Since the advent of Covid-19 I have used my time at home to pursue further online research into my own family background and the history of Warwick and District. Zoom meetings, Skyped conversations, online training and catching up on my reading through the State library online have opened up whole new worlds for me. I am looking forward to whatever comes next!
The Hawaiʻi Life in the Time of COVID-19 Project is designed to engage our Hawaiʻi communities in examining, articulating and sharing the impacts of COVID-19 upon our Hawaiʻi island ways of life, livelihoods, health, families, communities, education, values and outlooks for the future. Read more about this project here.
Bankfoot House, the Sunshine Coast’s state heritage-listed house museum, will reopen its doors again on Friday, June 19 to welcome locals and visitors to this historic property in the Glass House Mountains. The reopening follows the Queensland Government Stage 2 easing of COVID-19 restrictions. Read full story here.
Dublin City University has today launched the Irish COVID-19 Oral History Project. It focuses on orally archiving the Irish lived experience of the COVID-19 pandemic, for historical purposes. Led by Caitriona Ni Cassaithe and Professor Theo Lynn, the project will curate a collection of oral histories, detailing the Irish experience of the COVID-19 pandemic and how Irish communities are living through it, both at home and abroad. The findings are intended to be used by historians, researchers and policymakers in years to come to inform responses to future pandemics. It was inspired by work being undertaken by Prof Jason Kelly (IUPUI) on the US-based COVID-19 Oral History Project, a partner project of A Journal of the Plague Year, and efforts are being coordinated with the IUPUI project. For full story click here.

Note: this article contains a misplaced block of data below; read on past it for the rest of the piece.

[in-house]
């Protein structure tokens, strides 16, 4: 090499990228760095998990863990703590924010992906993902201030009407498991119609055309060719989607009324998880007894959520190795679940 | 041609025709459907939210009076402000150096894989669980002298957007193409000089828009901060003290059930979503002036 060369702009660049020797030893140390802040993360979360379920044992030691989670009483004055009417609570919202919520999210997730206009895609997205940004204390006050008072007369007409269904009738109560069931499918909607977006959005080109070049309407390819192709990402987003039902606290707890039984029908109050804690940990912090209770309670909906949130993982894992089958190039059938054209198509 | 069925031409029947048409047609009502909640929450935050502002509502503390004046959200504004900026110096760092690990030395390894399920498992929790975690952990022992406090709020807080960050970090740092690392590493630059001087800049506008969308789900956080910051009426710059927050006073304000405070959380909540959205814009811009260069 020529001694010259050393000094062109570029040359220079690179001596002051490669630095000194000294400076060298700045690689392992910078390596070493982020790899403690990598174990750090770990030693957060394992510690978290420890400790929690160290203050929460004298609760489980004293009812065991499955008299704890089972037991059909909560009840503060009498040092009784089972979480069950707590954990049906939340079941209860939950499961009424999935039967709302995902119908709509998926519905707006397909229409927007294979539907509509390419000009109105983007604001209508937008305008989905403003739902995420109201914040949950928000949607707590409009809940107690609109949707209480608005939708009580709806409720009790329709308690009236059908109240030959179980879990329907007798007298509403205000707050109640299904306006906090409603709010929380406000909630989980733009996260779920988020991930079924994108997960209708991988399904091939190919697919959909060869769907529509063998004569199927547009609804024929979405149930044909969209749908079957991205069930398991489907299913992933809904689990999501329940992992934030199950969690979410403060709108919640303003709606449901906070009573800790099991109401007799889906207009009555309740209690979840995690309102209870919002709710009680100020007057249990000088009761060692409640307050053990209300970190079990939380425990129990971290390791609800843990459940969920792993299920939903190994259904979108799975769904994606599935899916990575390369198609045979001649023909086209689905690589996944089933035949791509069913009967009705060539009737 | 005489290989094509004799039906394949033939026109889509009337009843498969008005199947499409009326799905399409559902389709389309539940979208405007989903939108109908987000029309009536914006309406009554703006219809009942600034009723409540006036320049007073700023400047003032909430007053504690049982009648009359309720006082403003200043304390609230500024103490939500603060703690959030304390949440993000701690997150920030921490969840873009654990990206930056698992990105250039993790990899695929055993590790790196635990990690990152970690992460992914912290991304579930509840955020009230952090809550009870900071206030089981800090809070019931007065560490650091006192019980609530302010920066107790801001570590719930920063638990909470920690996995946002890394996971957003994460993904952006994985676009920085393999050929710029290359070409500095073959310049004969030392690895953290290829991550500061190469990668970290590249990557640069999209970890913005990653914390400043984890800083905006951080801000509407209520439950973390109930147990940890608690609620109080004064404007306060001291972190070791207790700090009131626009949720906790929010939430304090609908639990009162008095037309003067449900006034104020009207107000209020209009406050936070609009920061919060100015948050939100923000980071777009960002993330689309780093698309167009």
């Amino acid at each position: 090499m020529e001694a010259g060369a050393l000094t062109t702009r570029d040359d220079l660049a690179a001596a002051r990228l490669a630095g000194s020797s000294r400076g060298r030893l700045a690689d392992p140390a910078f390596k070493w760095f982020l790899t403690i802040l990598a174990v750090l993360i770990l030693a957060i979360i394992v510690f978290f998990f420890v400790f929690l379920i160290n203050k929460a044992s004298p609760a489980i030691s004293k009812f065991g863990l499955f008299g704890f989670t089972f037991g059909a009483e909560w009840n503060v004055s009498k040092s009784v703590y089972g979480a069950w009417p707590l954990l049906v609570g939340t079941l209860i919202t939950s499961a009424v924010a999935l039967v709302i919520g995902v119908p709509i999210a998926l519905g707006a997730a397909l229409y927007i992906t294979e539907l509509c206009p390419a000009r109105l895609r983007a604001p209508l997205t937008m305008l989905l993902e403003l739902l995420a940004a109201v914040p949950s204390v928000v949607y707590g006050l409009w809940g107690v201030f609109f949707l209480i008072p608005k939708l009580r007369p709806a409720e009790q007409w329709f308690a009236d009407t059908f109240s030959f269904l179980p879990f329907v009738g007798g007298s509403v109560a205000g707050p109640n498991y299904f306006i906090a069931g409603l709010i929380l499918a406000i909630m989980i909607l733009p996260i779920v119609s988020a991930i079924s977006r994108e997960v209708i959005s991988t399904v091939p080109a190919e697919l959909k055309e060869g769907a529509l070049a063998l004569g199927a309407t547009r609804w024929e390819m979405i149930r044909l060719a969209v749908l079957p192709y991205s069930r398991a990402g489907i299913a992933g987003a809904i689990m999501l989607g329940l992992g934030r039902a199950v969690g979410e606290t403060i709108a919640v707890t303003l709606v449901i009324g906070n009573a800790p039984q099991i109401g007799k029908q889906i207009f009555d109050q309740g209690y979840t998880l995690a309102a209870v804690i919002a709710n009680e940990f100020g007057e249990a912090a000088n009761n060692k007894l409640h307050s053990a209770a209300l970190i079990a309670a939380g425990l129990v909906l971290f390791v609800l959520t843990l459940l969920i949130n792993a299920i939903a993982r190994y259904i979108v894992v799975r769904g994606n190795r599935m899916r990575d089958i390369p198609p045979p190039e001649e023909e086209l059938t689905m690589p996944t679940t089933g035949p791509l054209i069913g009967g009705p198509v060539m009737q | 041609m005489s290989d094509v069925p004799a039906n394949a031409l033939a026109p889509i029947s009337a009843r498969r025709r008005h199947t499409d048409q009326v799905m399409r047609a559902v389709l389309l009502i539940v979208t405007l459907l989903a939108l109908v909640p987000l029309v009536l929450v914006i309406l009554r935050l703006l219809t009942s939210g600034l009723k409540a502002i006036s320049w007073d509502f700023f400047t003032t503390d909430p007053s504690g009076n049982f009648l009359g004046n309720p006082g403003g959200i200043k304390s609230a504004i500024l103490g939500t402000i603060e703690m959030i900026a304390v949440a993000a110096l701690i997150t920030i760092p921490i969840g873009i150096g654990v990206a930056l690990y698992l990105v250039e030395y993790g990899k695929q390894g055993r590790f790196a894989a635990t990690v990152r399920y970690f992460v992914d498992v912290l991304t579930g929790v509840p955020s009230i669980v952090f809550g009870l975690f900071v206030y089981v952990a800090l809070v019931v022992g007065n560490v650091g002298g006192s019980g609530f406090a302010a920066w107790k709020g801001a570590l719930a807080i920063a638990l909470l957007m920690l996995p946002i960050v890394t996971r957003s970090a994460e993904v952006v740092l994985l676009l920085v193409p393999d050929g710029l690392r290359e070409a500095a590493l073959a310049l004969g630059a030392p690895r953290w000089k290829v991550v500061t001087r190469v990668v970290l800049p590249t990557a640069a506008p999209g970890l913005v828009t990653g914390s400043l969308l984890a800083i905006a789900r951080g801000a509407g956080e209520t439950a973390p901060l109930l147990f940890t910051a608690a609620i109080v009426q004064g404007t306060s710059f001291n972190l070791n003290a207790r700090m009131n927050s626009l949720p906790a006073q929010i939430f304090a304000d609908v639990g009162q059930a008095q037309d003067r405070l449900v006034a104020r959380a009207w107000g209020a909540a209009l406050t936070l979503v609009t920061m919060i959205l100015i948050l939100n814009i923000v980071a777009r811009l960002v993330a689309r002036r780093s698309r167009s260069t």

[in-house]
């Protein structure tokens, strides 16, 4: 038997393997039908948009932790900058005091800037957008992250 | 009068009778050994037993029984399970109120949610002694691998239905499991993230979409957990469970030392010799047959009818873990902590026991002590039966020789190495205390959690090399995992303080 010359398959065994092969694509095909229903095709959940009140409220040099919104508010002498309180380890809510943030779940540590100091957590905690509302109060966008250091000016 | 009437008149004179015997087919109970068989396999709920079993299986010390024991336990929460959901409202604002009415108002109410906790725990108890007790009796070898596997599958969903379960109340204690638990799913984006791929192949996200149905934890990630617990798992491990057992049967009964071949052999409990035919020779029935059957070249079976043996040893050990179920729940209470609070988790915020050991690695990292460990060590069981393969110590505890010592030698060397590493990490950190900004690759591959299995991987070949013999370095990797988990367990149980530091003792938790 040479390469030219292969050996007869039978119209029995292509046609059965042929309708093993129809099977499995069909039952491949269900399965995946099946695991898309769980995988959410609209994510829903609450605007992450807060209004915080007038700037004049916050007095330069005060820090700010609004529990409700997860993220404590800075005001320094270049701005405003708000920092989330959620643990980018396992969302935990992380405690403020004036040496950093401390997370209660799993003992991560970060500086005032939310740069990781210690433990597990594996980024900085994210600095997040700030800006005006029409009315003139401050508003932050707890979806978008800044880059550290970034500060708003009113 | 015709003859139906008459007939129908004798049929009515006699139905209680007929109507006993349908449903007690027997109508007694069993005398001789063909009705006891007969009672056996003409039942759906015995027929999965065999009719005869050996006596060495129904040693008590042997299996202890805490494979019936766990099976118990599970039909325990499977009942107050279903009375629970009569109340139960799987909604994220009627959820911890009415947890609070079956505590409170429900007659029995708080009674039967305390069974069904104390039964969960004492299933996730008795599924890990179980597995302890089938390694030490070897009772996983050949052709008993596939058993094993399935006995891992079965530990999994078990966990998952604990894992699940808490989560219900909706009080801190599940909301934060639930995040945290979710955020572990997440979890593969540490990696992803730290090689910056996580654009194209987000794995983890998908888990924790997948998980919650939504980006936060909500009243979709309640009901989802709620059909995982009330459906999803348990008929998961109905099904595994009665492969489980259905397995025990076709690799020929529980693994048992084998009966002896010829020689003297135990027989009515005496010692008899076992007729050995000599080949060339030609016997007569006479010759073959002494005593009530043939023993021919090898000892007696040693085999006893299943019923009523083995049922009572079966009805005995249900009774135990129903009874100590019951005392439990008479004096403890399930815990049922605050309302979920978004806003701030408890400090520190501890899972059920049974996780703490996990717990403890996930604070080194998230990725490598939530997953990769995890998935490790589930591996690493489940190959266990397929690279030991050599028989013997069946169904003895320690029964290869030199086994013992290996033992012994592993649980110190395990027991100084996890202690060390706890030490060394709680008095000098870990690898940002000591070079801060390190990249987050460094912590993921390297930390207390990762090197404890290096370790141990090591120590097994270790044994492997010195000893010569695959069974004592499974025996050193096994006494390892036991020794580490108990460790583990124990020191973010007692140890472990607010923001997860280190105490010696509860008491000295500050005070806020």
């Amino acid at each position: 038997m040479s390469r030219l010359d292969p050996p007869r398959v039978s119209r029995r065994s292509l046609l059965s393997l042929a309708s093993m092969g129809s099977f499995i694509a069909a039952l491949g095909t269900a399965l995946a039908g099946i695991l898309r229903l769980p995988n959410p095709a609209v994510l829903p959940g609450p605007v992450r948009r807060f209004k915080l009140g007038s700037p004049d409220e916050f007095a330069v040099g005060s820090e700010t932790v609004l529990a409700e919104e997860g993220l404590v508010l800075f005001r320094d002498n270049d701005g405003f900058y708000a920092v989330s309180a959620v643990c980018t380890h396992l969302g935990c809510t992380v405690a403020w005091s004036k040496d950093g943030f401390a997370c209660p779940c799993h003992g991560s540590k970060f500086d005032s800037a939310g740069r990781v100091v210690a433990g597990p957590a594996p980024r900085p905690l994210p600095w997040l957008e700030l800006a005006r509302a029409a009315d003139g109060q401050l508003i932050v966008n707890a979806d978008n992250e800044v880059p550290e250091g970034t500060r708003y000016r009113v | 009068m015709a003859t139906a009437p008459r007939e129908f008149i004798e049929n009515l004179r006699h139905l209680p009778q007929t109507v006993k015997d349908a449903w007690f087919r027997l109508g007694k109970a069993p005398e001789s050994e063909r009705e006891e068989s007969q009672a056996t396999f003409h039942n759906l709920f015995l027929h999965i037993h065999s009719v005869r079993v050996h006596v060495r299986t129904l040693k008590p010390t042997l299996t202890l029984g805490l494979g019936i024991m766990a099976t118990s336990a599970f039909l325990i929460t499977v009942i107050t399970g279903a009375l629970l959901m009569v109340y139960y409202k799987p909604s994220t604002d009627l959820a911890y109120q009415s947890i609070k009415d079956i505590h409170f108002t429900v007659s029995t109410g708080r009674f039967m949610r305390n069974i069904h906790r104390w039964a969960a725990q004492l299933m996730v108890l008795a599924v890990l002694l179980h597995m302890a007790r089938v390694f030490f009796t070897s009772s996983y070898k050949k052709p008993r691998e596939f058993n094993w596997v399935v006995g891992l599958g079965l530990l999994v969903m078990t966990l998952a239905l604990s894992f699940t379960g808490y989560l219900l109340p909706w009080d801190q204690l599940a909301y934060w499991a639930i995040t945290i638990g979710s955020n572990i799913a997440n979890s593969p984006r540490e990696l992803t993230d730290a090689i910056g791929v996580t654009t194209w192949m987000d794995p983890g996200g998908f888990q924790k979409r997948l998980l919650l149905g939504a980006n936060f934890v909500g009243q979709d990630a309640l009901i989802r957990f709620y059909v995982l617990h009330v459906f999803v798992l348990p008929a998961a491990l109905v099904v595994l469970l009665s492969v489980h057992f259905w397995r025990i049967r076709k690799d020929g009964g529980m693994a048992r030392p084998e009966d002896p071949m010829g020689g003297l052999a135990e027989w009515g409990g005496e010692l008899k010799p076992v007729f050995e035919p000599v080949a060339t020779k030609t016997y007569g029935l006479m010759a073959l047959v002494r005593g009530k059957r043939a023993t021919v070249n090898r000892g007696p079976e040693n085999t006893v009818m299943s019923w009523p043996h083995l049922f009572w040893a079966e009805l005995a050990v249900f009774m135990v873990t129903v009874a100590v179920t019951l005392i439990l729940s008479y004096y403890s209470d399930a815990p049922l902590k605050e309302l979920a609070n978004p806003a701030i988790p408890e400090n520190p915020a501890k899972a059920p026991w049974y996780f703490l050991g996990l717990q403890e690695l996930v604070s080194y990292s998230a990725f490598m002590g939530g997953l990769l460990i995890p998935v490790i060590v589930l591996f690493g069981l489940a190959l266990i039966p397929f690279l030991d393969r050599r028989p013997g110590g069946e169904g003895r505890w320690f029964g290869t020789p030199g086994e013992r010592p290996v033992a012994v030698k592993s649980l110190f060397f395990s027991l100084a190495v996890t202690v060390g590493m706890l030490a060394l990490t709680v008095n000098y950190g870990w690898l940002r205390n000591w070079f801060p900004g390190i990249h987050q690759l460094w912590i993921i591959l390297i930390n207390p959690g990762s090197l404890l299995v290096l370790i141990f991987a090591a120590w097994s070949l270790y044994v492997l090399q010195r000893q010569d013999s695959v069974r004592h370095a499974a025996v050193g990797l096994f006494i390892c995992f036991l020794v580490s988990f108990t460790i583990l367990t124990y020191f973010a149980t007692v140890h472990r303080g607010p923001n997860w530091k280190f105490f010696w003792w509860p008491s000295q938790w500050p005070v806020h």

“We’re living through history. Just as we pore over photographs and narratives of people in the past, those in the future will be curious about what we’re doing right now, sheltered at home or on the front lines. We may have a responsibility to document our experiences, even if just for our own descendants.” This story about historical societies in USA are collecting items and voices about COVID-19, read more here.
“History happens every day in every place. Whether it be a bill passing in the halls of Congress or a television program playing in your living room, it all counts as the great and messy drama of the human experience, worthy of historical consideration. Yet given the current global crisis in the face of the Covid-19 pandemic, we are acutely aware of “history happening” in this particular moment, especially as New York City occupies the epicenter of the virus in the United States. Historians of the future will no doubt spend countless hours and pages analyzing the pandemic’s impact on politics, economics, and daily life—and we’re living right through this watershed moment.” Read more of this story and follow links here, some of which may be applied to Australian classrooms.
“Numbers alone don’t always tell the whole story. In 100 years, what will future generations know about our collective coronavirus experience? Hopefully more than we know about the Spanish flu survivors, if special collections directors have anything to say about it.” Read this interesting article here.